Yet at no time can these outcomes be considered a foregone conclusion. Innovation, reflection, creativity and a passion for education are the foundations which have enabled Westminster teachers to continue providing a leading education in the UK and to maintain its world wide reputation. New approaches are discussed, planned, trialled, and outcomes judiciously evaluated. Data is used to ever greater effect to enhance pupil performance. In 2020, the adaptation to online teaching has provided a further stimulus to this culture of pedagogical advance, with learning to continue uninterrupted – and the efforts of teachers being lauded by pupils and parents alike.
▲ Rodney in discussion with Mr Xia Jianhui, Counsellor of Education Section of the Chinese Embassy in the UK at Westminster School.
Indeed, 2020 has reaffirmed for all of us that we can take nothing for granted.
The pandemic has affected lives in every country. It has changed our patterns of work, and play. It has impacted on our relationships with friends and family. It has changed how we move around the world. Individually we have all had to adjust, to be prepared for new and very often difficult situations.
Personally, the period in quarantine when I returned to China was a time for considerable self-reflection; two weeks of my own undiluted company. The realisation when I arrived in my room in the quarantine hotel and the door was shut that I would not leave for two weeks was a complete shock to the system.
▲ At the end of November 2020, Rodney met with the preparation team in his residential place the moment he was released from quarantine.
The sense of helplessness and total isolation was palpable. Adapting to a new existence, breaking the day up into different tasks, setting time aside for exercise all became part of the routine to survive. Setting small challenges, surviving for one day, for one week, and over half way to escape provided a structure and contributed to my survival strategy. Never before has the arrival of coffee and a croissant from Starbucks at lunchtime been more eagerly awaited. Missing family and friends; eating every meal for a fortnight in solitude, those days in quarantine really made me appreciate the importance of human contact in our lives. We are infinitely poorer without.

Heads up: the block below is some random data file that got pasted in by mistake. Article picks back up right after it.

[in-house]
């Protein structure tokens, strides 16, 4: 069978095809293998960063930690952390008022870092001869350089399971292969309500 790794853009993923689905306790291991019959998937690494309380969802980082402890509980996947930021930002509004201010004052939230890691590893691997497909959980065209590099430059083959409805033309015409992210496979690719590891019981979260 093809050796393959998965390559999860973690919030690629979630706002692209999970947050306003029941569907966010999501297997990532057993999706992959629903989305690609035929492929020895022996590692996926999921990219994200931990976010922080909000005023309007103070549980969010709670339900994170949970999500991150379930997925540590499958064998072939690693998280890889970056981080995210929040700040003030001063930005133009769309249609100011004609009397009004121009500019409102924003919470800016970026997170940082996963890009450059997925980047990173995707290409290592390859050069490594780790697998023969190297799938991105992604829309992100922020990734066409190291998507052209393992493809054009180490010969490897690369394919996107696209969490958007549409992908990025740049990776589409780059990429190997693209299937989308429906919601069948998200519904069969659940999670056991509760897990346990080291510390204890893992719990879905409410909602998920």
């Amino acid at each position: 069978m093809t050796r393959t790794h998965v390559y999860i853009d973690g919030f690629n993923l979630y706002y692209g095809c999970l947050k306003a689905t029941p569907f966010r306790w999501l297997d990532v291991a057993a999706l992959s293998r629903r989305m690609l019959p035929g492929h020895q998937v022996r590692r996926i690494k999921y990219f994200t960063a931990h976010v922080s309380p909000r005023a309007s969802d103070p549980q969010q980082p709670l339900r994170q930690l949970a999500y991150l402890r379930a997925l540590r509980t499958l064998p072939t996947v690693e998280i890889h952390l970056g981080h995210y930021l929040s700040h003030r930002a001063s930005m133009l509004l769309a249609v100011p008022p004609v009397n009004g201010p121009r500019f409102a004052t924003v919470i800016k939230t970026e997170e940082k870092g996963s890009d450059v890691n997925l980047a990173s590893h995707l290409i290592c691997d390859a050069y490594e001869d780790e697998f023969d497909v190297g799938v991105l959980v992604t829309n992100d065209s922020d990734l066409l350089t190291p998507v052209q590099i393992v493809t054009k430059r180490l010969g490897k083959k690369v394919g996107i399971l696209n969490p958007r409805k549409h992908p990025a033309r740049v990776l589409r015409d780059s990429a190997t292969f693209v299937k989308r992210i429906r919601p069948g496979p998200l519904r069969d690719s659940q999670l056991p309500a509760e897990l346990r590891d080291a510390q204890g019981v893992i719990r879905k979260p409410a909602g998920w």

For the CWS preparation team, Covid-19 has meant that the study trips to Westminster School for first hand training have been halted. However, the resilience and commitment of the teams both in China and the UK was evident through the frequent online seminars and discussion groups that were quickly established – and which continued through the British school holidays. Work has continued uninterrupted, though we long for the time when we can all be together once again.
The sanitised view of life from the phone screen and the computer screen offer us ways to interact, but the non verbal communication, the direct face to face interaction with others are far more powerful and enabling as we live our lives and embrace the challenge of creating a shared future. This is where schools – the classroom, the playground, the sports hall – have a critical part to play in preparing the next generation; intellectual curiosity, open-mindedness, discussion, friendship, empathy, compassion – traits and qualities that can be inculcated and nurtured through a well designed curriculum, advanced pedagogy and a holistic approach to education.